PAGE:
The Rapidian

Eighth annual Grand Rapids Latin American Film Festival held at Wealthy Theatre

Directors Gustavo Rondon and Catalina Mesa speak on behalf of their films and the festival as a whole, as well as it's crucial importance to the community.

/Kendall Polidori

The eighth annual Grand Rapids Latin American Film Festival (GRLAFF) kicked off on Friday, April 6 at the Wealthy Theatre in SE Grand Rapids with prominent guests including Gustavo Rondon. Rondon is a screenplay writer and director from Venezuela, whose film La Familia was featured in the festival on Saturday, April 7.

Rondon attended the festival Friday night as a guest and observer of the other films, but spoke on the making of his work and current issues in Venezuela. As a screenplay writer and director for nearly fifteen years, his film La Familia is his first long feature film that delivers a story of families in a blue-collar violent neighborhood.

When asked what the sole purpose behind the making of his film was, Rondon said it was to “explore family relationships and violence in Venezuelan cities.”

"The film shows how this shapes people's reactions and relations, as well as how the violence brings them closer together," he said.

As the script and shooting of the film took a year and a half to finish in Venezuela, Rondon points out that “It is not only about the script, it is about the progress and the people that contributed.”

When touching on the current state of the economy in Venezuela, Rondon mentioned that it is a contemporary time and played a role in the making of his film. He said “The film focuses more on the union of relationships and is an intimate story, but it covers how people react to their surroundings and what is happening currently in Venezuela.”

In discussion on the state of democracy in the Western Hemisphere, Rondon explained it as a “complex theme” and that “humanity is going through a crisis of believing and a crisis of is a difficult trial yet somehow people are still learning and thinking that there might be possibility for citizens to come together.”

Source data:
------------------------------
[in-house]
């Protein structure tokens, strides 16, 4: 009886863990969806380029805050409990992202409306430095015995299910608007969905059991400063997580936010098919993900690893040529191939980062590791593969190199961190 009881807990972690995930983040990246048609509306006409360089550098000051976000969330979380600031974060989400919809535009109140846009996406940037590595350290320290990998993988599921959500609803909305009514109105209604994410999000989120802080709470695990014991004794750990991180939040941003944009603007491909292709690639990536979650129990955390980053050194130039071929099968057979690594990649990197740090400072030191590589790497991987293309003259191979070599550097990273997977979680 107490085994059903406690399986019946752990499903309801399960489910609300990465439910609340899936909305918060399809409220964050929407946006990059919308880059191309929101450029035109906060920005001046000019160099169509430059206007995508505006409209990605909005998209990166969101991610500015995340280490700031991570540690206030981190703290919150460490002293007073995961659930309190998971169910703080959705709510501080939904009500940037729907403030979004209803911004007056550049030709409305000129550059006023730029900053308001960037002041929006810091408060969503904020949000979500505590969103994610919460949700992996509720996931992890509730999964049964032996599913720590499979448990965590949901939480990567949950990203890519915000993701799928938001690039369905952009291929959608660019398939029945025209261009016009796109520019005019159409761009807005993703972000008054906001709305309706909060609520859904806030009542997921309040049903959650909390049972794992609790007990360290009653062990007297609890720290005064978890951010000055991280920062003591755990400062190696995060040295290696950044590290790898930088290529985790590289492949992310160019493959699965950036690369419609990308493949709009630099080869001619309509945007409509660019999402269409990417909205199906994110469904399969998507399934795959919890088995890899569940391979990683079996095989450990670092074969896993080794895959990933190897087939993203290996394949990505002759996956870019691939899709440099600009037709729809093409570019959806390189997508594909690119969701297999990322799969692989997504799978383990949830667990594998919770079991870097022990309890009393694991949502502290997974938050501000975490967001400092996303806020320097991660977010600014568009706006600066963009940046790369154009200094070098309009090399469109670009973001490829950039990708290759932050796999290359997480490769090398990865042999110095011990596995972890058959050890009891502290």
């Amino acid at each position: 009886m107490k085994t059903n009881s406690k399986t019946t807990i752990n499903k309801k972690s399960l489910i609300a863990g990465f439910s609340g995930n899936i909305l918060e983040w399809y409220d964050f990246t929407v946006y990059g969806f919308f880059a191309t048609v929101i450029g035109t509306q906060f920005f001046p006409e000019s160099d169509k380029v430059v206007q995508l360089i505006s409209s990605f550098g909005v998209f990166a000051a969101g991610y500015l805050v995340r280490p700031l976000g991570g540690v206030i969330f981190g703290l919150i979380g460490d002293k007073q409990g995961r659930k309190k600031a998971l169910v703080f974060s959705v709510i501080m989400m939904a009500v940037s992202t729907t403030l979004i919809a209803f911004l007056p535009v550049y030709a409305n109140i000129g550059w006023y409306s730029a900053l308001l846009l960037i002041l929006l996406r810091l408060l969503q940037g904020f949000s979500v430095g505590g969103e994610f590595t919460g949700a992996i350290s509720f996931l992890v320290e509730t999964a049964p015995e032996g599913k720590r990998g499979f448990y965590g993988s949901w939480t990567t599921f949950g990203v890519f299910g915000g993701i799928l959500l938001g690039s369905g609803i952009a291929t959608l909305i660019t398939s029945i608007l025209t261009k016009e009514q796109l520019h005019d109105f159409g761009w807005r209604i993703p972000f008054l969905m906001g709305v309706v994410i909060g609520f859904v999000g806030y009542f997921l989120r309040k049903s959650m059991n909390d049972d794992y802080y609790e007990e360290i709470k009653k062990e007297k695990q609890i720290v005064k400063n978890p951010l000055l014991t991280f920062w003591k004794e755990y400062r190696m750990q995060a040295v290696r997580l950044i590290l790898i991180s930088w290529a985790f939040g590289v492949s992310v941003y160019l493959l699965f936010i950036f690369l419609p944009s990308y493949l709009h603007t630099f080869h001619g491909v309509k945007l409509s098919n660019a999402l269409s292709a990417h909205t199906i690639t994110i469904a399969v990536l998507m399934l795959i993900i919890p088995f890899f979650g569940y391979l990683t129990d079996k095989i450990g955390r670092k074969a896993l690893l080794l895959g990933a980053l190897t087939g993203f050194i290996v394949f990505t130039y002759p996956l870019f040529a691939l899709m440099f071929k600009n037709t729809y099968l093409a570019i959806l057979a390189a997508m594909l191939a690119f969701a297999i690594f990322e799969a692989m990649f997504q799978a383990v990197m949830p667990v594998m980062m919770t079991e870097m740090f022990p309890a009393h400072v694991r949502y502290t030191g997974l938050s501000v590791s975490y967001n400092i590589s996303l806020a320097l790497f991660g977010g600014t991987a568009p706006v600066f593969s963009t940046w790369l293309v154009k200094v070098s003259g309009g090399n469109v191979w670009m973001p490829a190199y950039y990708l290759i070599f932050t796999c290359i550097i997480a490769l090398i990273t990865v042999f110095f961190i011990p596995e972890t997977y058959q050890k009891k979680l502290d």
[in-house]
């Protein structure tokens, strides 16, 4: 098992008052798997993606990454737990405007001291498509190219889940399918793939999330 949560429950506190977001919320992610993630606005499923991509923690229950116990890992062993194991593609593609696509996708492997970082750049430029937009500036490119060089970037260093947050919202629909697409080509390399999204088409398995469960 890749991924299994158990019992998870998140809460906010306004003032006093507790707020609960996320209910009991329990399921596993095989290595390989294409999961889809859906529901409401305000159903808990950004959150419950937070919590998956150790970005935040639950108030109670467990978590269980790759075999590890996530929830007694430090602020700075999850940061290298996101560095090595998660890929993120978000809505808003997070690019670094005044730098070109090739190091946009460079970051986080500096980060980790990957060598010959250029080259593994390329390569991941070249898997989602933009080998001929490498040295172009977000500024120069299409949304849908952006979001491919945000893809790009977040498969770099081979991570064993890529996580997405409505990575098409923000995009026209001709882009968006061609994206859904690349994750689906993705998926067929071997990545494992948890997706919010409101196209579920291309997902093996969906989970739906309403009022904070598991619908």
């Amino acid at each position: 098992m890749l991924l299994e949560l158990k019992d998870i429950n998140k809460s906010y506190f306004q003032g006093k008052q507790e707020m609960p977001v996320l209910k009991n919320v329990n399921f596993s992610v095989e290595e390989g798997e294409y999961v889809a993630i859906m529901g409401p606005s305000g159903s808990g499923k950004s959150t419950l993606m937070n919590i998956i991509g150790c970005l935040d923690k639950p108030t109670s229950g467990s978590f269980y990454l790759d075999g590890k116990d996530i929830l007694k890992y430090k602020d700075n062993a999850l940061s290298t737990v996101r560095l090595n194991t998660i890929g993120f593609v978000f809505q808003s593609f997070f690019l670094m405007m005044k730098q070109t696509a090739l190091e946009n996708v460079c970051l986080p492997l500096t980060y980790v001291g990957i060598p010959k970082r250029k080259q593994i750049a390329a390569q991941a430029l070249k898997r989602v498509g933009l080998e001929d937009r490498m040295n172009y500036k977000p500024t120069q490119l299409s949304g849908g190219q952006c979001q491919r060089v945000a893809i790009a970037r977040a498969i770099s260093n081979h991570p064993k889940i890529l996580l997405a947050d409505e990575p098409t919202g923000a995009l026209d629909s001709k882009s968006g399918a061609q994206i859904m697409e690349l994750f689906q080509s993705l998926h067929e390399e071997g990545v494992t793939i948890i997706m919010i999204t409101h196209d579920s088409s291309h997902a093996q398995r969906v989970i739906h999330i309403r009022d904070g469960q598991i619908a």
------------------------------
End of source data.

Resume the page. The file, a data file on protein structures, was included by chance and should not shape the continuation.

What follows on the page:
“We as people arenow experts in the idea of consequence," Rondon said when answering if he personally sees any parallels between the leadership in Venezuela and the Trump administration in the United States. He also said “I am not an expert on these concepts, but I do see similarities in their ideas.”

Catalina Mesa, director of Jerico: The Infinite Flight of Days, was the featured director of the night. She socialized and enjoyed the night's events as well as speaking at a Q and A session after the showing of her film.

As Mesa’s first long feature film, its inspiration was from her grand aunt and was the “idea of preserving feminism and the memory of her roots.” said Mesa. She explained that the film shows “the spirit of their time, leaving a memory and a song of love.”

Mesa’s film was recommended to GRLAFF after it was featured in many other festivals, including Columbia College in Chicago. She emphasized her passion for Universities contributing to these events and said “it is very brave and beautiful of them to work and come together.”

The best part about these kinds of festivals is that “it shows a community that is diverse, being a window into Latin productions, and it opens people up to different perspectives," Mesa said.

“The richness in my life is the contact with different cultures," Mesa said.

Allison Monroe, a sophomore Medical Laboratory Science major and Spanish minor at Grand Valley State University, attended the event.

“I really enjoy foreign films and wanted to get outside knowledge for my Spanish course," she said.

When asked what she hoped to gain from this event, she said, “I am really curious about culture and diversity, and I want to connect with other Spanish speaking people.”

She also explained that the GRLAFF is important for students and members of the community to attend because it "expands knowledge about the world around us and is a good way to connect with people from other cultures who have different experiences.”


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